If you cut several one inch wide by 36 or 48 inch long strips of thin plywood on a jump shear, you could just use sharp Fiskars scissors or sharp tin snips to "custom" cut the angles for polygon gussets in seconds, and not "waste" the plywood material that would be lost by using disks.

    You would also save the four grams of extra weight per wing panel that the curved perimeter of the round disks would saddle you with :)
     
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  11. Mar 21, 2017 #11

    skeeter_ca

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    I cut 3" strips in 1/16th ply with my table saw, then used the included cheap sliding meter gauge set at 45 degrees. I eyeballed the cuts to each corner. Cut almost 1000 triangle gussets in about 15 minutes. After the rib is built i used my router with a flush laminate bit to shave off any gusset hanging outside the spruce sticks. Looks great!

    skeeter
     
  12. Mar 22, 2017 #12

    Kyle Boatright

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    I cut strips of 1/16" ply on the tablesaw for the gussets on my backburnered Hatz project. Then, I stacked and taped the same-sized stacks into bundles, and gang cut the gussets on my scroll saw.
     
  13. Mar 26, 2017 #13

    lake_harley

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    I used a slight variation on Victor Bravo's method, making the strips by scoring a couple times with a utility knife along a 4' straight-edge clamped at the proper width. I've done this with both 1.5MM and .08MM ply. The strips can be snapped off after a couple scoring passes, or with a bit of pressure just cut all the way through.

    To cut the individual gussets make a pattern from something like a cereal box and mark the gussets along the strip and cut them with a straight-cut tin snips. Easy peasy.

    I've done enough gussets for 3 sets of wing ribs this way....probably thousands of gussets.

    Lynn
     
  14. Mar 26, 2017 #14

    cluttonfred

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    Hmmm, would it work to take a short section of large-diameter steel tube and ground the perimeter to a sharp edge, then just cut the gussets like cookies by whacking with a mallet?
     
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  15. Mar 27, 2017 #15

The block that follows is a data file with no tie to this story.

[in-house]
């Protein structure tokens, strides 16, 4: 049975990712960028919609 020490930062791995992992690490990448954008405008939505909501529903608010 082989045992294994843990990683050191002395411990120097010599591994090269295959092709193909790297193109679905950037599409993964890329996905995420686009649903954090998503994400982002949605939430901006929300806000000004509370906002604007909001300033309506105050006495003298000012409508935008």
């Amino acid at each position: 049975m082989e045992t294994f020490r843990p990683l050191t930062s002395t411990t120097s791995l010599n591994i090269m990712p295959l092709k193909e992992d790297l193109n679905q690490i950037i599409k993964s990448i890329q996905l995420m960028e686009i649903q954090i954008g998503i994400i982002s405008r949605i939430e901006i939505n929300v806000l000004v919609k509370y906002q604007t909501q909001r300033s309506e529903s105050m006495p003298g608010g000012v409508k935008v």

Victor Bravo

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    Yes, but from personal experience you are going to spend more time resharpening the edge of the tube than you think. If you are building an entire wing full of ribs you're probably talking about a couple of thousand or more gussets.

    A really neat thing would be to have it done with a big motorized hole punch
     
  16. Mar 28, 2017 #16

    TFF

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    Is no one using a paper cutter anymore?
     
  17. Mar 28, 2017 #17

    cdlwingnut

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    decided to go with the hole saw idea, this is how they came out and its pretty easy to get the angles and such right.
    20170324_143536_resized.jpg
     
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  18. Apr 5, 2017 #18

    skybound

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    I couldn't find one reasonable priced (or available to use) good enough to cut the wood. The one I bought was a piece of crap and couldn't cut anything thicker than 1 sheet of 20# paper. I ended up cutting my gussets with a veneer saw and tin snips. Not perfect, but clean enough to clean up the edges by hand. Took way longer, but not so bad in front of the TV with a beer.
     
  19. Apr 5, 2017 #19

    Hot Wings

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    They are kind of an 'old school' tool. At one time they were common items in most schools and offices, but not so much anymore. The good ones could handle .040" 2024 and .025" was so easy they were even found in some sheet metal shops. I haven't seen a 'good' one in quite a while....
     
  20. Apr 5, 2017 #20

    Pops

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    Like you, when I make plywood gussets I cut a strip of plywood with the 4' stomp shear, then cut to length with the homemade 12" shear that I make about 35 years ago. Both will cut plywood, aluminum and 4130 steel up to .040 . Just takes a few minutes to make all the gussets for all the ribs.